DUESSELDORF, Germany (Reuters) - A pay dispute in Germany’s steel sector intensified on Monday as the IG Metall union rejected an offer for a wage increase of 1.3 percent and called for labour strikes in northwest Germany on Tuesday.
An estimated 3,000 steelworkers will take part in the strikes on Tuesday, and among the companies affected by the walkouts will be Thyssenkrupp (TKAG.DE) Steel Europe in the western city of Duisburg, an IG Metall spokesman said.
Vibrant domestic demand has replaced exports as the main driver of growth in Europe’s largest economy and strong pay rises would help keep growth in private consumption on track as higher inflation eats into Germans’ spending power.
IG Metall has demanded a 4.5 percent pay rise over 12 months for the 72,000 steelworkers in northwest Germany, where the vast majority of the country’s industry is concentrated.
During the second round of negotiations, employers offered an increase of 1.3 percent over 15 months, the union said.
German annual inflation jumped to 2.2 percent in February, reaching its highest in 4-1/2 years and surpassing the European Central Bank’s target for price stability.
“An offer that is below the inflation rate and leads to a drop in real wages is out of the question and not negotiable,” IG Metall chief negotiator Knut Giesler said, describing the employers’ offer as measly.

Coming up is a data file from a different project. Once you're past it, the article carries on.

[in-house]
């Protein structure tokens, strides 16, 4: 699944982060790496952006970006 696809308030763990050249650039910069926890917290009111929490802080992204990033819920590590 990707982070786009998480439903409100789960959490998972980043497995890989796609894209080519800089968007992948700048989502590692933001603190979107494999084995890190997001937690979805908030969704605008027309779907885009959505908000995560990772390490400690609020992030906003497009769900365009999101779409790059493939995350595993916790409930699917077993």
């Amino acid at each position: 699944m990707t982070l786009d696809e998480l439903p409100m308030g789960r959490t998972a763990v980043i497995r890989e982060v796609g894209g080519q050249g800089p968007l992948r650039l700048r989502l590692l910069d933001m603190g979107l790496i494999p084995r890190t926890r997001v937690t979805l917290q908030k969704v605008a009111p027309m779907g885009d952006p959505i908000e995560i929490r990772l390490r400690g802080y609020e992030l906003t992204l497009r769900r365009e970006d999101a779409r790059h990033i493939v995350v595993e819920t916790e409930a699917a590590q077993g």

“Therefore it’s the employers who bear responsibility for the escalation of the labour dispute,” Giesler added.
Under the last deal, which ran out at the end of February, steelworkers got 2.3 percent more pay from January 2016.
Both sides are expected to resume negotiations on March 16.
Needing to cut costs and reduce overcapacity, ThyssenKrupp and India’s Tata Steel have been in talks since last July about a potential merger of their European steel assets.
Workers in other industries have been pushing for pay rises.
In February, Germany’s 16 federal states agreed with trade unions a two-stage wage increase of 4.35 percent over two years for more than two million civil servants and other public sector employees.
Last week, IG Metall and employers agreed a 4.4 percent pay rise for 100,000 workers in the west German textile and clothing industry, the latest sector in Europe’s largest economy to grant employees a solid increase.
Reporting by Tom Kaeckenhoff; Writing by Michael Nienaber; Editing by Maria Sheahan/Keith Weir